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Credit preparation for Ohio State’s defense stand against Purdue

Andrew Holleran / Photo editor

As the old football saying goes, “defense wins championships,” and while Ohio State’s defense might not currently be championship-caliber, it improved against Purdue.
Purdue scored 22 points against the Buckeyes Saturday at Ohio Stadium. The defense was only responsible for 13 points as one of the Boilermakers touchdowns came on a 100-yard kickoff return.
The 13 points were the least OSU’s defense has allowed since the nine points the Alabama-Birmingham team scored on Sept. 22.
“I feel like we played decent, there’s always room for improvement each and every week, I feel like. There was probably about three or four plays that we let go that we wish would’ve had back,” said junior defensive back Christian Bryant.
Following the game against Indiana, no one on the Buckeye defense earned what the coaches call a “champions grade.” First-year OSU coach Urban Meyer took a more active role in the defense and challenged the group to perform better.
This week, seven players were recognized for their play, including Bryant, senior cornerback Travis Howard, senior defensive lineman John Simon, redshirt senior defensive lineman Nathan Williams, redshirt sophomore cornerback Bradley Roby, junior defensive lineman Jonathan Hankins and sophomore linebacker Ryan Shazier.
Meyer said he was “much more pleased with the defense.”
The OSU defense has shown marked improvement after the Buckeyes’ offense commits turnovers.
In eight games, OSU’s offense has turned over the ball to its opponents 13 times. From those turnovers, the defense has given up a total of 13 points ­- two field goals and one touchdown.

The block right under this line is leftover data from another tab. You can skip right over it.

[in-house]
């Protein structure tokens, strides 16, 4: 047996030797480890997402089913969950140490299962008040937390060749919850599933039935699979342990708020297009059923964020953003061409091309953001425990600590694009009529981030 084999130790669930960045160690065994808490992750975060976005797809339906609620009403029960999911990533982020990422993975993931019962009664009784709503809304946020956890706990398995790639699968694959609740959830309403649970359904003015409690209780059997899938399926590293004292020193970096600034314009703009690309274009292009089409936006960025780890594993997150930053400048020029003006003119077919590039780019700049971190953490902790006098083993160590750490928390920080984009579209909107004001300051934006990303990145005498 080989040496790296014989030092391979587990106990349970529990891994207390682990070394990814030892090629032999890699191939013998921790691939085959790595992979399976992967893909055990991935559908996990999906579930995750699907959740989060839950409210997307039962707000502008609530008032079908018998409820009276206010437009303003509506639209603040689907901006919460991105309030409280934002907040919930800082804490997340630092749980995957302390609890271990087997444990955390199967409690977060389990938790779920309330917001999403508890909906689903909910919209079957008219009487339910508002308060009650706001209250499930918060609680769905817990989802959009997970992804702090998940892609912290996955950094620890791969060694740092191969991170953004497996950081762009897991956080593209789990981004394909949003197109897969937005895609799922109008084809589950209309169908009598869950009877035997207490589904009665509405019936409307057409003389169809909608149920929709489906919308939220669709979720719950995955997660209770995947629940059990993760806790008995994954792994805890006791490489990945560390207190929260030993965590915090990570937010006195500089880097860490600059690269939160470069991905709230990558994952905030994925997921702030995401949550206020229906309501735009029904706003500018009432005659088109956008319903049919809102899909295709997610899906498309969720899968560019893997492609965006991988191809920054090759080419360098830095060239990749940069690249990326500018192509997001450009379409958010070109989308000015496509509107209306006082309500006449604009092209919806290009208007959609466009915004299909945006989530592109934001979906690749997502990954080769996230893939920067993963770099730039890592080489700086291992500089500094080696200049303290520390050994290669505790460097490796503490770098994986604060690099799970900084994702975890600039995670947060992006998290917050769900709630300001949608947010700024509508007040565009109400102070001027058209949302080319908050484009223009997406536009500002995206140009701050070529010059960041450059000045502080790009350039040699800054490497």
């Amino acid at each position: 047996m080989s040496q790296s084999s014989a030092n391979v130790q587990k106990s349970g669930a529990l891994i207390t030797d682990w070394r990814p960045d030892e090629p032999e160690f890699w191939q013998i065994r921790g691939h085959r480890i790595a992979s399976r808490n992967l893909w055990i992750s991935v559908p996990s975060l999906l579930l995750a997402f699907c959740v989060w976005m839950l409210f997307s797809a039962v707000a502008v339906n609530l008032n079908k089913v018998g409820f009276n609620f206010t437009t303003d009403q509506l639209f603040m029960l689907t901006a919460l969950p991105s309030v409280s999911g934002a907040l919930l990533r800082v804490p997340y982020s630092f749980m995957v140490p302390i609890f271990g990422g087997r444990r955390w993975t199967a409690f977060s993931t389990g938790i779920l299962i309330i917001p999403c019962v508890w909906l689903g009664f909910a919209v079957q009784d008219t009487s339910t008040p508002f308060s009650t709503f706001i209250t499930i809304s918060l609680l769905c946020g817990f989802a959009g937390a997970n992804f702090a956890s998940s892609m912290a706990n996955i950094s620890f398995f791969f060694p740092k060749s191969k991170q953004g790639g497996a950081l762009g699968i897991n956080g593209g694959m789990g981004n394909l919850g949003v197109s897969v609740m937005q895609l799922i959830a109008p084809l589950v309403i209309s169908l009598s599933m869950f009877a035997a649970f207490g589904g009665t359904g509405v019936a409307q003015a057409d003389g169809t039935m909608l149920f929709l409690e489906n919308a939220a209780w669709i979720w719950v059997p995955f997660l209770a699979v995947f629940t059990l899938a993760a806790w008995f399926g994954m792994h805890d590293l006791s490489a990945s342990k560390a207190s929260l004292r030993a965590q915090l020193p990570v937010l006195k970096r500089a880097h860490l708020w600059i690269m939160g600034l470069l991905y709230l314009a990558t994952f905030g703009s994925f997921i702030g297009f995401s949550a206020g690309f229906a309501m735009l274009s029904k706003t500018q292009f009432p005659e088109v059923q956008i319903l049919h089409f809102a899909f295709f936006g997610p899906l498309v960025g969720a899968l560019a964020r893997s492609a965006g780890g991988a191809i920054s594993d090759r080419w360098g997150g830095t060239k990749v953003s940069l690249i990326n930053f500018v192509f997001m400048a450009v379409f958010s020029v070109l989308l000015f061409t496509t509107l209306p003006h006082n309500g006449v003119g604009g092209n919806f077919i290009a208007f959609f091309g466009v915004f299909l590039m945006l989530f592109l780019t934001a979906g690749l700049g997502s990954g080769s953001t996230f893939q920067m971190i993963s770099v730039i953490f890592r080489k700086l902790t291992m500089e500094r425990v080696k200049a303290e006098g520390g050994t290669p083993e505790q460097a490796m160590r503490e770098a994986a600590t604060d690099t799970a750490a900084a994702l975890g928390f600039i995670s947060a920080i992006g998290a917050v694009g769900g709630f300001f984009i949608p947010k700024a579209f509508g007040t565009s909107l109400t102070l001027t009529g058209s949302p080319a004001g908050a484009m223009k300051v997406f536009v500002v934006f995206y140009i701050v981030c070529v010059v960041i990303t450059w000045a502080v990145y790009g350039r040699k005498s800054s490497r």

Miami (Fla.) also has 13 turnovers this season but its defense has allowed twice as many points after turning the ball over with 26 points.
Against Purdue, the Buckeyes’ turned the ball over a season-high four times but held the Boilermakers to zero points off those turnovers.
“We’re challenged defensively, obviously from the Indiana game, to play better and I think the guys accepted the challenge. Part of accepting that challenge is preparing better and I think our guys prepared better,” said co-defensive coordinator Everett Withers. “I think they understood what we were getting from Purdue and I think they executed well.”
Perhaps the most important stop came after redshirt junior quarterback Kenny Guiton was intercepted by sophomore safety Landon Feicther with 2:40 left in the game and the Buckeyes down, 22-14.
“I don’t think there was any point in that game, even when we were down, that our kids didn’t think we were going to get the ball back to our offense and we were going to score,” Withers said.
OSU’s defense did not let Purdue’s offense gain the game-clinching first down on three straight plays and forced a punt, leading to the 61-yard game-tying drive.
When the overtime period came and the Buckeye offense scored a touchdown, the defense did their part. They kept Purdue’s senior quarterback Caleb TerBush’s four straight pass attempts out of the end zone and sealed the win for OSU.
“Our coach put a lot on our shoulders and he expected a lot from us. So coming out and just finishing the game in that manner was a great feeling and definitely a confidence booster,” said senior cornerback Travis Howard.  

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